Monday, December 17, 2018

Thoughts from Headingley, England: 17.12.18

Spanish life is not always likeable but it is compellingly loveable.
- Christopher Howse: A Pilgrim in Spain. 

If you've arrived here because of an interest in Galicia or Pontevedra, see my web page here. Garish but informative.

  • Me to younger daughter:-
- I really think both you and your husband need to go on a time management course. Together.
  • YD to me:-
Great idea, Dad. Can we have it as an Xmas present?

  • Me to elder daughter in Madrid:-
- I can't find my bloody phone in this café

  • ED to me:-

- Dad, you're talking to me on it!

The UK and Brexit
  • All seems to be moving smoothly towards a second referendum, master-minded by Mr Smoothy himself, Tony Blair. It'll be fascinating – maybe – to see what the questions are. And how soon Mrs May seeks an extension of the notice period to allow it to happen. Mid January?
  • A contrary view: A second referendum would be wrong. It would be by far the biggest attempt to overthrow a democratic mandate ever attempted in this country. Leavers must boycott the vote to save democracy. I can't say I'm persuaded by this. If - as all lawyers know - the 'sovereign parliament' can change its mind and can never bind its successors, why can't the theoretically even more sovereign People have the same right and non-right?
  • Boris Johnson has an article today in the UK press arguing against a second referendum. As usual, I can't be bothered to read what The National Oaf has to say. For one thing, I doubt it'll be what he really thinks.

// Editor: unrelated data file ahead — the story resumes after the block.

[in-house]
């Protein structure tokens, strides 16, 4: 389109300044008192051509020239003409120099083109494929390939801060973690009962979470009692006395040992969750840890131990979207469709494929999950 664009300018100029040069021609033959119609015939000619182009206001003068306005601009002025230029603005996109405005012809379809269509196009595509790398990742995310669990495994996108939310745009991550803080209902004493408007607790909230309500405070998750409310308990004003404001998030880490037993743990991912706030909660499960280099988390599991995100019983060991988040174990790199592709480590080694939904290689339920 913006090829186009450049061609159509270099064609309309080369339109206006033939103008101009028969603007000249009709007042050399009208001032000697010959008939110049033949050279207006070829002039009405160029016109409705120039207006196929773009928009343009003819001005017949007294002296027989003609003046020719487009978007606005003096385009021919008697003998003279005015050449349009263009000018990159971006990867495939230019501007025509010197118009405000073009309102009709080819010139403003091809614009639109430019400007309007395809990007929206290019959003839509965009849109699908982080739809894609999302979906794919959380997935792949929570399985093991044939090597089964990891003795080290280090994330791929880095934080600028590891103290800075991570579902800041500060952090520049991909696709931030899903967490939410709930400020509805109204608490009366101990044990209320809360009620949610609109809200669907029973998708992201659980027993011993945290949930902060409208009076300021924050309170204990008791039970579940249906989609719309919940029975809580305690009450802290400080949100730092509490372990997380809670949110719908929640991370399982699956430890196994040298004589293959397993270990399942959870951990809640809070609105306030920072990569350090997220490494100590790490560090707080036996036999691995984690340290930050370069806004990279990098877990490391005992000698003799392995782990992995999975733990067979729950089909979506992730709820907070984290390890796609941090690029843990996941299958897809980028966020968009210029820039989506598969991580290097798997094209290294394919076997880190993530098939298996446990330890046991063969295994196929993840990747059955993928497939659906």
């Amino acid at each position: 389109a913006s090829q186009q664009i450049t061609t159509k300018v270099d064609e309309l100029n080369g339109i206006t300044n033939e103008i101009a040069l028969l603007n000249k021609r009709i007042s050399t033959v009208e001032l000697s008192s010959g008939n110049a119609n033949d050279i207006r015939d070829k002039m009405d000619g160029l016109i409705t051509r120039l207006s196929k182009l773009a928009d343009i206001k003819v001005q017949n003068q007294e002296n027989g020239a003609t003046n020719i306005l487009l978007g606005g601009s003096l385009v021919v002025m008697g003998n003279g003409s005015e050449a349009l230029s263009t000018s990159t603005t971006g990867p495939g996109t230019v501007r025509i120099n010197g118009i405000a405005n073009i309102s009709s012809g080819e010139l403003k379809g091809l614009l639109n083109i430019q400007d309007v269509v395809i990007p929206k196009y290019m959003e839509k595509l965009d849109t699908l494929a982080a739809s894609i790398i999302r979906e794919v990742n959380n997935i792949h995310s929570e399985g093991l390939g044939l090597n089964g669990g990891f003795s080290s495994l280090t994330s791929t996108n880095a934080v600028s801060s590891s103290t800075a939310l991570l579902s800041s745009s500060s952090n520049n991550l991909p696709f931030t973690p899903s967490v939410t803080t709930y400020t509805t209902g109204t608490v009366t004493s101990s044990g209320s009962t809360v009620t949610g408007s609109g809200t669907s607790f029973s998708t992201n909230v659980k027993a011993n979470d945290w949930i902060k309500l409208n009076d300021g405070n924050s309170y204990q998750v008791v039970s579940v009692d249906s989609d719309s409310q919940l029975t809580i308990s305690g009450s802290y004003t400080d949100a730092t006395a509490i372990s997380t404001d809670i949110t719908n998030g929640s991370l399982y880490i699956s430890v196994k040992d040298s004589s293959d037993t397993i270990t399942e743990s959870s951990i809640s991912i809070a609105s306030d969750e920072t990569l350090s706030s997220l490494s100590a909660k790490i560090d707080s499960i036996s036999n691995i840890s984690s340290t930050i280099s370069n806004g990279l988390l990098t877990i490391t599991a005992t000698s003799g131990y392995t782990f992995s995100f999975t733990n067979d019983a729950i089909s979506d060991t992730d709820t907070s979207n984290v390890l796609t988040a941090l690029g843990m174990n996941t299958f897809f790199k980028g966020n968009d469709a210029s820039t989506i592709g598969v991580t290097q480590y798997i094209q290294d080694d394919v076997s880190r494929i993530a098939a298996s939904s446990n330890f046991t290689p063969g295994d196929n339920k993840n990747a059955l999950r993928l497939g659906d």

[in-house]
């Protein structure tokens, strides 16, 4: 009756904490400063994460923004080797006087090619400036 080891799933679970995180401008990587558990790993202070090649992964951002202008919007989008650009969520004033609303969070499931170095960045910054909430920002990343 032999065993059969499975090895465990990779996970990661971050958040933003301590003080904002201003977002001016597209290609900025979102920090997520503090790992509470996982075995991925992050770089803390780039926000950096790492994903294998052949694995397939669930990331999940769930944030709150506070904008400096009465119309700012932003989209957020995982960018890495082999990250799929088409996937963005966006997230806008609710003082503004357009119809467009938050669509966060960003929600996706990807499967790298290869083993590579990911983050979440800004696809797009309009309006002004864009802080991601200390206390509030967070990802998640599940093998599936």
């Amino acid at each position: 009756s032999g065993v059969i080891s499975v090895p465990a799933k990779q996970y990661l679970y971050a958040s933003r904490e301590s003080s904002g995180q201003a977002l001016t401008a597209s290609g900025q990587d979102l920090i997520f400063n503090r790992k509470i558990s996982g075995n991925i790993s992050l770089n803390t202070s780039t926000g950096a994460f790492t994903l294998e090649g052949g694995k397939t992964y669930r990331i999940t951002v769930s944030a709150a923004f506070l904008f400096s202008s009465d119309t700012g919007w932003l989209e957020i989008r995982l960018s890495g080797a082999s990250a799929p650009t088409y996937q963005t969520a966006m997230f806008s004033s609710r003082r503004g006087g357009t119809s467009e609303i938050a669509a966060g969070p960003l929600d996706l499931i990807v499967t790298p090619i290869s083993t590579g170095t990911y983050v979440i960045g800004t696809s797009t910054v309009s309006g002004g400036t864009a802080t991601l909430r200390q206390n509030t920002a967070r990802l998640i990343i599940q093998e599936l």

The EU
  • It's an ill wind . . . Eurosceptic fantasies of breaking free have been brutally exposed by the reality of Brexit. Day after day, European voters have been schooled in how messy and humiliating the process of leaving can be. They have learnt (as if the Greek tragedy a few years ago wasn’t enough) that the EU will always come out on top. This warning to other nations that have flirted with leaving is incredibly valuable to the EU. Imagine how vulnerable the bloc would be right now were it not for Brexit. Anti-establishment anger is surging, embodied in the 'gilets jaunes' of France. Italian rage against the Brussels machine is being stoked by their populist government. The migration crisis continues to inflame voters from the Continent’s liberal northwest to its hardline southeast. Against this backdrop, support for the EU should be plummeting. Instead, a major pan-European survey this summer found that backing for the organisation is at a 35-year high. This boost in popularity may partly be explained by the fact that (in contrast to the UK’s bumbling) the European Union has come out of this looking as smooth as caramel. In short: Brexit will make Europe stronger than ever. So, the law of unintended consequences in operation. Or was it really unintended??
Social Media
  • It's been a terrible year for Facebook, apparently. Anyone really care?
© [David] Colin Davies


sp said...

Colin Davies said...

Many thanks for that. But I wonder if it's progress on the same preliminary EU verdict given a while ago (early 2017??) which the Spanish government was invited to respond to. But didn't. Will study it.